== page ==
Mayonnaise, known as mayo, can contain a high amount of fat.

New Way to Reduce Fat in Mayonnaise

Mayonnaise. It’s consumed worldwide. And it’s incredibly popular, with the global mayonnaise market expected to reach $15.7 billion by 2028. Now, new research reveals an innovative way to reduce the fat content of mayo, without compromising on the qualities of the regular version. 

It’s worth exploring where this popular sauce originated, the various types out there, and what prompted the creation of a low-fat version. 

Where did mayonnaise come from? 

Mayonnaise is widely believed to have been discovered in Mahón, the capital of Menorca. Once called ‘mahonesa’, it has since evolved into ‘mayonesa’ in Spanish. 

It is believed that the Duc de Richelieu, a member of the French nobility, invaded Mahón in 1756 and brought mayonnaise back to the Palace of Versailles, where it became incredibly popular. 

Marie-Antoine Carême, a famous chef at the time, then took the basic egg and oil mix and blended it into an emulsion. This is the mayo we know today. 

What types are there? 

There are many unique varieties. 

Firstly, it can be flavored. Garlic, lemon, chili, and bacon are all varieties of flavored mayonnaise. They are sold commercially and can also be made at home. 

However, fat-free mayonnaise is the most common deviation from the standard. The typical way to make it is to reduce the oil content and replace it with water and thickeners such as xanthan gum and guar gum. 

As a result of these major changes, low-fat mayonnaise can differ from the regular version substantially. This can mean differences in ‘flavor, texture, appearance, and color’.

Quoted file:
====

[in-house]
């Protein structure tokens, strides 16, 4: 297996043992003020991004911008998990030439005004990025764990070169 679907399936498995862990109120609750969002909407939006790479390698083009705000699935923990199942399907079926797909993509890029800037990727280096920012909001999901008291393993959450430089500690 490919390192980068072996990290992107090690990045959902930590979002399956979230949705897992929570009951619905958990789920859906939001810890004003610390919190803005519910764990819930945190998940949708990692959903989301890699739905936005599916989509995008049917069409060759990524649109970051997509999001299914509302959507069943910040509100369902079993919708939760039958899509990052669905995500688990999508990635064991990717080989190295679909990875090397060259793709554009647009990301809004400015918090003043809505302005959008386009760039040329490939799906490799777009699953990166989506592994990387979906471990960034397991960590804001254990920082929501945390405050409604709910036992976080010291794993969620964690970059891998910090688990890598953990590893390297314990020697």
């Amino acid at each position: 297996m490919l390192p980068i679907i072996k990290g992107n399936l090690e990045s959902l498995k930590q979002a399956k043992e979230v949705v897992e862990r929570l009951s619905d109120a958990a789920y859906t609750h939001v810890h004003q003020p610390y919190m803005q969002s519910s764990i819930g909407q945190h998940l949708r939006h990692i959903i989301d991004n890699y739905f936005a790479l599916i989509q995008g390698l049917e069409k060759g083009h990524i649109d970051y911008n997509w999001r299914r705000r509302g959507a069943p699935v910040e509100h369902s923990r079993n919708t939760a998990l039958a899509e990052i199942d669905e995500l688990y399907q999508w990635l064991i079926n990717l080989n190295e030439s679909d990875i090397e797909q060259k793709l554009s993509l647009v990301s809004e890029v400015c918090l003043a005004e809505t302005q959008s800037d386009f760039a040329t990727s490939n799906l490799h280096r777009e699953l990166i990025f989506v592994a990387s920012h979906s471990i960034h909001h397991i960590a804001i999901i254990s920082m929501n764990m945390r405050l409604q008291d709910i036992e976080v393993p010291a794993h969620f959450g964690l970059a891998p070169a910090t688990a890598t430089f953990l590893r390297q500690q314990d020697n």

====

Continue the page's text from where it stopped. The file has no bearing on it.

Luckily, we may now be able to maintain the attributes of the regular mayo without compromising on the low-fat benefits. 

Is mayonnaise healthy? 

Although it contains many important nutrients, such as vitamins E and K, it is high in calories, saturated fat, and cholesterol. Because of this, many health officials recommend eating it in moderation.

Vegan mayonnaise 

There’s another option for those wanting to cut fat out of their mayonnaise consumption. Vegan mayonnaise skips out on eggs for starch. 

Eggs contain a lot of the cholesterol and fat present in the sauce. So, this makes going vegan a good option for those wanting a healthier alternative. 

But there are limitations to vegan mayo. It still contains oil, which is responsible for the majority of the fat content. 

Furthermore, the inclusion of eggs is critical for taste and color, meaning that vegan mayonnaise can be lacking for some. 

Thankfully, a research study published in Processes reveals a new way to reduce the fat content of mayonnaise. 

The authors of this study suggest the use of hydrocolloids extracted from white yams (Dioscorea rotundata) to maintain the emulsion’s consistency. This presents a healthier, natural alternative to some other commonly used thickeners. 

In the study, the authors carefully extracted the hydrocolloids from the white yams and added them to the mixture, with optimism based on prior research. 

A new way to thicken low-fat mayo

Overall, adding hydrocolloids to mayonnaise was highly successful. It was slightly more yellow than the regular version, but the emulsion was stable, and other important qualities, such as taste and texture, were retained.

This is significant as it could improve global health and the efficiency of the food industry. 

The authors concluded by asserting, ‘This work could facilitate the design of reduced-fat mayonnaise as a novel health product to be developed on an industrial scale.’. 

What’s next for mayonnaise?

Research continues to find new ways to improve situations, practices, and even foodstuffs. As we continue to publish research from scholars in diverse disciplines, we anticipate even more ways to improve mayo.